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Fake Wood, True end?

29 October 2007 at 7:30 am (Hybrid Workshop, School of Art)

This week we finished our project. We have installed the laine de roche in order to get the phonic isolation, we painted the volume in fake wood, we found a system to close the door and we varnished it.

Friday October the 26th morning, we installed all the electronics inside: amplifier, computer, speaker… We found out about a “small problem”: the heat inside the electronics’ space gets too high for the amp, and we had to change the amplifier.

This Friday was evaluation day too; we received some critics like the fact to use a recorded sound and to control the sound rhythm with the wiimote. We agree with the critics we had received, to be honest I really wanted to build system using the live sound record, but we had not the capacities and time to learn and understand perfectly the tools (pure data) used for this. Therefore, this project has a fake wood and a fake end. Now I guess we will improve some things, like the door , the sound system and we will find some solutions for the heat issue.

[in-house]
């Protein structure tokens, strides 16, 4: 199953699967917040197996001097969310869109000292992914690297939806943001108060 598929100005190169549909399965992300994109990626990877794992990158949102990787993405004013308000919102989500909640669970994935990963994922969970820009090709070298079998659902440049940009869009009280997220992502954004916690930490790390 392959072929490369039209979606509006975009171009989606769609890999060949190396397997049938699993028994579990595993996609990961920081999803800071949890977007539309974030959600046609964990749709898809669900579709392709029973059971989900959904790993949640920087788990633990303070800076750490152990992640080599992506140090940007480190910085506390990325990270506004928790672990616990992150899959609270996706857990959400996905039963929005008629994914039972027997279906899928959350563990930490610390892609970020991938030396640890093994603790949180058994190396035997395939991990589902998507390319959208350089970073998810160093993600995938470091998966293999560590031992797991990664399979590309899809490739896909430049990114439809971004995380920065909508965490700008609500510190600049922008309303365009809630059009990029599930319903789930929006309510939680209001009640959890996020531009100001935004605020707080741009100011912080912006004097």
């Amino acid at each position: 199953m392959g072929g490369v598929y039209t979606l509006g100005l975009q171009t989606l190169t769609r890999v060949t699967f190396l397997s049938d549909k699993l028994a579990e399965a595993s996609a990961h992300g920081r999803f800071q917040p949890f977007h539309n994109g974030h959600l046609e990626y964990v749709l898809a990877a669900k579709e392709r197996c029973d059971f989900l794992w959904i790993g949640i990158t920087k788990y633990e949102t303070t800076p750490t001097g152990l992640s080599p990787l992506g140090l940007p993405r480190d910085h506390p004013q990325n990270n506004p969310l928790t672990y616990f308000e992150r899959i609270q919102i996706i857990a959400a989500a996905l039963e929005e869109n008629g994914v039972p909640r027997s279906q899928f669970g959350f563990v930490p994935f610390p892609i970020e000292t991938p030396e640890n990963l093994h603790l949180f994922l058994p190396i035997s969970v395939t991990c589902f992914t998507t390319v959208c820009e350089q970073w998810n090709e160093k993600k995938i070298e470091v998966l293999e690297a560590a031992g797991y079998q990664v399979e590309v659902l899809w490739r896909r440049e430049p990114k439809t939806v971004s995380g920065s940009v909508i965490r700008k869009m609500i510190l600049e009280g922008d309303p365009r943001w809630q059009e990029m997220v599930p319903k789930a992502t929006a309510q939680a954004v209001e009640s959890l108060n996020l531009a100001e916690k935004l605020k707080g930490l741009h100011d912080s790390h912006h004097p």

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Videos/Vidéos 5.0

23 October 2007 at 9:46 pm (Mechatronics, Videos)

Circuit Bent :

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Un PC pour les Plombiers… Et pour Nemo

23 October 2007 at 9:44 pm (Un-Usual Post)

Being a big Mario fan, I just loved the design of this computer!!!

 Really!! Look at that!

 Some days ago, I’ve seen another computer for Find Nemo fans… The boards are in some kind of mineral oil liquid… Awsome! :p

Ordinateur – Aquarium
envoyé par copywriting

 But, ok… This is just an non usual post…

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Getting rhythm control…

22 October 2007 at 8:53 pm (Hybrid Workshop, School of Art)

Last week we had to start building our metronome, we divided the group in order to progress in every aspect on the project. Two students started to do the 3D animation, three students started to work the wood part (to build the piece) and I was doing a little of everything, but I mainly focus on finding a solution for the sound issue. I started working with pure data (very confusing to be honest), then we decided to record the metronome sound and to treat it on a computer. We had to find a way to play it and to set the rhythm. We first thought on electronic solutions, using a digital audio recorder. But the sound quality was really awful, and the rhythm setup was complicated.

EPROM Digital Audio Recorder

EPROM Digital Audio Recorder